The trails at BRCES are normally open to the public 7 days a week from dawn to dusk – check the BRCES website for dates and times of anything special going on that would limit access to some part of the Center.
Information on the Blue Ridge Center for Environmental Stewardship can be found at   Information on the Loudoun Wildlife Conservancy can be found at
Joe Coleman, near Bluemont, Loudoun Co
Location:     Blue Ridge Center
Observation date:     6/28/08
Bird species (55):
Canada Goose, Great Blue Heron, Wild Turkey, Black Vulture, Turkey Vulture, Red-shouldered Hawk, Mourning Dove, Yellow-billed Cuckoo, Chimney Swift, Ruby-throated Hummingbird, Red-bellied Woodpecker, Downy Woodpecker, Northern Flicker, Pileated Woodpecker, Eastern Wood-Pewee, Acadian Flycatcher, Eastern Phoebe, Great Crested Flycatcher, Eastern Kingbird, White-eyed Vireo, Yellow-throated Vireo, Red-eyed Vireo, Blue Jay, American Crow, Fish Crow, Tree Swallow, Barn Swallow, Carolina Chickadee, Tufted Titmouse, Carolina Wren, House Wren, Blue-gray Gnatcatcher, Eastern Bluebird, Wood Thrush, American Robin, Gray Catbird, Northern Mockingbird, European Starling, Cedar Waxwing, Louisiana Waterthrush, Common Yellowthroat, Yellow-breasted Chat, Scarlet Tanager, Eastern Towhee, Chipping Sparrow, Field Sparrow, Grasshopper Sparrow, Song Sparrow, Northern Cardinal, Blue Grosbeak, Indigo Bunting, Eastern Meadowlark, Common Grackle, American Goldfinch, House Sparrow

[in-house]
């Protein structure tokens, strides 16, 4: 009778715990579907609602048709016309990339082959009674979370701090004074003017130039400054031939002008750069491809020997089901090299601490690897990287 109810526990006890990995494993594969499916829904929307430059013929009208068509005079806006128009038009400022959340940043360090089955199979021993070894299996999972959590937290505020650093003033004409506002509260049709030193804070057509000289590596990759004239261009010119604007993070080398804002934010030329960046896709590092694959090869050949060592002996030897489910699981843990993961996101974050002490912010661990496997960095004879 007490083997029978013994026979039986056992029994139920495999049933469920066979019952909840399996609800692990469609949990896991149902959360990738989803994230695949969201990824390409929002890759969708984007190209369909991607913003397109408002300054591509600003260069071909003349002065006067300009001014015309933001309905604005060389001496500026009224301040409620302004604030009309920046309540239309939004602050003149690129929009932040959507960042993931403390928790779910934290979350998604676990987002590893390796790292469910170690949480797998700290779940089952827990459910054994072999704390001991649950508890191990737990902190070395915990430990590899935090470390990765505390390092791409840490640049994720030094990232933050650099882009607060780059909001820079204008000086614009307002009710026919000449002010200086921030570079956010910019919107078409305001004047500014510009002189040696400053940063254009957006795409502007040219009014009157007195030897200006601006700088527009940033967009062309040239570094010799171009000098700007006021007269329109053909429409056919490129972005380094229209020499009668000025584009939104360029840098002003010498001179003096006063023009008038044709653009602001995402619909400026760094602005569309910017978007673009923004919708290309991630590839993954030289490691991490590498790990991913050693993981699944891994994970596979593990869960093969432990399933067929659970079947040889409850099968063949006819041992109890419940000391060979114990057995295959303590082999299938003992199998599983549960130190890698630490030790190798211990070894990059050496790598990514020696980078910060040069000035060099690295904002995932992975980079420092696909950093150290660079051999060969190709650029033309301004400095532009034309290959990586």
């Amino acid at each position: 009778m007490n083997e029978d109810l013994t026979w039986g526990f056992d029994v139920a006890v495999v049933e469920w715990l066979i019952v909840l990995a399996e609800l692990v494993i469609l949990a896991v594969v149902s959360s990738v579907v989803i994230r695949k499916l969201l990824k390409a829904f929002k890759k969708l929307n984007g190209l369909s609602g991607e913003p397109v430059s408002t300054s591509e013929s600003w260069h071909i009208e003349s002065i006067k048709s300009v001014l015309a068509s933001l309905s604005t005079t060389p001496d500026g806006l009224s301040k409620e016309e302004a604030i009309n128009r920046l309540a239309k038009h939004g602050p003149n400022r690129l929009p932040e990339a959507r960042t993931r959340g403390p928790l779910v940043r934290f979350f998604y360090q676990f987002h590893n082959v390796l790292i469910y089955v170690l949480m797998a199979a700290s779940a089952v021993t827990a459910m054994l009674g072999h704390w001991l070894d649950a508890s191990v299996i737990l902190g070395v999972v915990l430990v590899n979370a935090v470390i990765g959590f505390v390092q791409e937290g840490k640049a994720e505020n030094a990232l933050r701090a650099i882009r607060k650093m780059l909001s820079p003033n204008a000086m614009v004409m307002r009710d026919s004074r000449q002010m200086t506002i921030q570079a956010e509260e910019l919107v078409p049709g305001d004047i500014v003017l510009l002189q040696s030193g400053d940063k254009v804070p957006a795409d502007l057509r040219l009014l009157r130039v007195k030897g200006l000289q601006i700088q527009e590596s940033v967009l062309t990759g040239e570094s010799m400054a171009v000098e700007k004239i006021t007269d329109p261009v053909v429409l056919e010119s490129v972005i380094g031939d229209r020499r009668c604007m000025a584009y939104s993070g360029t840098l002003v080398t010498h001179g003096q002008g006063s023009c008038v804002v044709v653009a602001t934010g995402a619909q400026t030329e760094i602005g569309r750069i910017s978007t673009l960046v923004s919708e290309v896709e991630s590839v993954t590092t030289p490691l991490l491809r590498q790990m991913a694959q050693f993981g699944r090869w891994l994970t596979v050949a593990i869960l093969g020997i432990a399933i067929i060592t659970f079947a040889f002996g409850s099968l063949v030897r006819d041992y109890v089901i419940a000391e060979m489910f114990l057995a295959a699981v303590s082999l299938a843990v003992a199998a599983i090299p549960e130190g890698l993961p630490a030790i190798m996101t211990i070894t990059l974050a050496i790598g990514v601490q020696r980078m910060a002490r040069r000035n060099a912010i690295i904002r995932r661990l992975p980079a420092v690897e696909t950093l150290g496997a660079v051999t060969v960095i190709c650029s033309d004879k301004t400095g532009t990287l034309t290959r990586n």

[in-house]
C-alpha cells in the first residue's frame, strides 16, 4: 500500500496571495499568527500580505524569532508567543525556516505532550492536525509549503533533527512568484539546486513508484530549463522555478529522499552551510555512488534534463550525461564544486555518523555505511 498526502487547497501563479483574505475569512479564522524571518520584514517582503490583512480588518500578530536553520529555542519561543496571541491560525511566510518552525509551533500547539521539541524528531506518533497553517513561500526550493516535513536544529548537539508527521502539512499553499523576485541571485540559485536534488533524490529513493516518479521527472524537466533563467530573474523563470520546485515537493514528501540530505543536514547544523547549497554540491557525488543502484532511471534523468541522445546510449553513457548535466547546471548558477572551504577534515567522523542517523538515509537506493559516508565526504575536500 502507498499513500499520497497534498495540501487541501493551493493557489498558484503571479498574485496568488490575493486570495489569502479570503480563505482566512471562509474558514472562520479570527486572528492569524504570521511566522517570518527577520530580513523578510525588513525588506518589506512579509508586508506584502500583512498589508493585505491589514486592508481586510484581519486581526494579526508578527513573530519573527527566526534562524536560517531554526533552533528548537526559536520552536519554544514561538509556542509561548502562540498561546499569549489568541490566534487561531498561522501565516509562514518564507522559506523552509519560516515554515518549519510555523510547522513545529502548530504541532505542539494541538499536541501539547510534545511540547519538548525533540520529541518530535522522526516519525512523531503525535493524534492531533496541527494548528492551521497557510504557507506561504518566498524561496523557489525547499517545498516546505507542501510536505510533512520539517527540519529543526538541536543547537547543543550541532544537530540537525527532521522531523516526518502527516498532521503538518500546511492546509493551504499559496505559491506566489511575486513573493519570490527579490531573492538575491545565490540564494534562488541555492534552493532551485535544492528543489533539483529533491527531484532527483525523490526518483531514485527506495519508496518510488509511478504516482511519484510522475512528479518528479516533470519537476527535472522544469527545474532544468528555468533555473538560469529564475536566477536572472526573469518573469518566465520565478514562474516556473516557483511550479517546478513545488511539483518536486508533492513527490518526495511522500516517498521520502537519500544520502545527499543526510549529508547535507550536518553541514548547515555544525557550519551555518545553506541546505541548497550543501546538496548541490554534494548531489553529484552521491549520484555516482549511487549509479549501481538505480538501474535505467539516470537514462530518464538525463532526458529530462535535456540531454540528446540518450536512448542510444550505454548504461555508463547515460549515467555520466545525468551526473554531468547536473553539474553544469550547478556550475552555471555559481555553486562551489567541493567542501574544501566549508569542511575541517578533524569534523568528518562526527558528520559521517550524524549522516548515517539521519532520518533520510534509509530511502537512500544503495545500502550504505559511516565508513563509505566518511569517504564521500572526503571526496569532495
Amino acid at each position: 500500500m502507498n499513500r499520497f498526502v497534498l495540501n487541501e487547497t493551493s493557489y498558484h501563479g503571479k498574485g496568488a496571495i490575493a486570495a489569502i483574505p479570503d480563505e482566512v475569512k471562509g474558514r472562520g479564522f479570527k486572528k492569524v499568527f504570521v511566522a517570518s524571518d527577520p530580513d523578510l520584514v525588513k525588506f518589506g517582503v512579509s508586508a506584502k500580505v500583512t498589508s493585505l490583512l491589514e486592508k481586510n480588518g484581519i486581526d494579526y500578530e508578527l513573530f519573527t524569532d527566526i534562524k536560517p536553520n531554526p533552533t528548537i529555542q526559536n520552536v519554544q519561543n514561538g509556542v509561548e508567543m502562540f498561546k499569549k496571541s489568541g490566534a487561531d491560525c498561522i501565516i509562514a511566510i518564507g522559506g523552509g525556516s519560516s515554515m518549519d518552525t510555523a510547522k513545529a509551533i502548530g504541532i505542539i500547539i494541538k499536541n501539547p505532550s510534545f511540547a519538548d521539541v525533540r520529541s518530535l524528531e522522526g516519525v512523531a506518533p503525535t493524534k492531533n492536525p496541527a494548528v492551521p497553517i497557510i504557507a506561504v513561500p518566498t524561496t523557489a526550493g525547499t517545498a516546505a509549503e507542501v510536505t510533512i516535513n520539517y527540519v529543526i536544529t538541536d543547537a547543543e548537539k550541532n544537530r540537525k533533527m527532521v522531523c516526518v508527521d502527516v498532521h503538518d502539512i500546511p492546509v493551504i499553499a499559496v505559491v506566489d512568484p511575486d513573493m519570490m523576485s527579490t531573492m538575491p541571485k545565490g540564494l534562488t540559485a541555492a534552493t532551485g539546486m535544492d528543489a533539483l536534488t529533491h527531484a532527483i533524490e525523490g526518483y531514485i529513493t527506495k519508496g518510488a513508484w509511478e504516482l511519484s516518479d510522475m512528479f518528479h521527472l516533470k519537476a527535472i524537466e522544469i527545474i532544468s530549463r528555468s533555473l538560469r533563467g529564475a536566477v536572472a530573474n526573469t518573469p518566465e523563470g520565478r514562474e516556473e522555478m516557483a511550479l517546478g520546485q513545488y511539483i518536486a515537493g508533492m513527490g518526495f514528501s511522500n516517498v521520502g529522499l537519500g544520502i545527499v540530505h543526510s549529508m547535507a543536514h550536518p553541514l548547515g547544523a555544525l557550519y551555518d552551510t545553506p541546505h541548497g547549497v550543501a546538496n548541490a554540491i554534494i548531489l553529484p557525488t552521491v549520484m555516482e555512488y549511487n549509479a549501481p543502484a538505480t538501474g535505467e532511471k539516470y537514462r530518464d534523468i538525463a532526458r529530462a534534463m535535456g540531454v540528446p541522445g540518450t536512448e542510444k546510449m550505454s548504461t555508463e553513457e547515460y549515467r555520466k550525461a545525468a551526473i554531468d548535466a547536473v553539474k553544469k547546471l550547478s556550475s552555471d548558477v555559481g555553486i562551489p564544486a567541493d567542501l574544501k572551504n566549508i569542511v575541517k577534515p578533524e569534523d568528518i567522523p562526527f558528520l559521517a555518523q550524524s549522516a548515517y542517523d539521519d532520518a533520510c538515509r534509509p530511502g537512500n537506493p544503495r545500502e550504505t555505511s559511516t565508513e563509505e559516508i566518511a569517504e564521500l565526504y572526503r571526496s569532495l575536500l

Butterfly species (19):
Zebra Swallowtail, Black Swallowtail, Eastern Tiger Swallowtail, Spicebush Swallowtail, Clouded Sulphur, Orange Sulphur, Eastern-tailed Blue, Summer Azure, Variegated Fritillary, Great Spangled Fritillary, Pearl Crescent, Question Mark, Eastern Comma, Monarch, Silver-spotted Skipper, Least Skipper, Peck’s Skipper, Little Glassywing, Sachem


When you have found a bird’s nest, you have found him out. You have found the very center of his life, and his dearest secret. In the case of small, ground-nesting birds especially, the difference between secrecy and discovery is the difference between success and failure, life and death, continuance and oblivion…Small wonder that birds hide their nests with every last evolved instinctual whit of cunning that they have.

- William Burt


Check out the latest issue of the Loudoun Magazine!

Loudoun Wildlife Conservancy is featured in the article entitled “The Preservationists” and the cover is a photograph by LWC member, Dave Thomas! 

The article is wonderful, providing great background on LWC and what we offer along with excerpts from an interview with Joe Coleman about the importance of protecting and preserving wildlife habitats.

This issue also has a great article on cougars called “Ghost Cats of the Blue Ridge”.


Many thanks to the Staff and Editors at Loudoun Magazine for putting the spotlight on Loudoun’s wildlife!


Audio clip: Adobe Flash Player (version 9 or above) is required to play this audio clip. Download the latest version here. You also need to have JavaScript enabled in your browser.

In this podcast we give a brief talk about the stages of the lifecycle of butterflies and things you can do to attract them to your yard.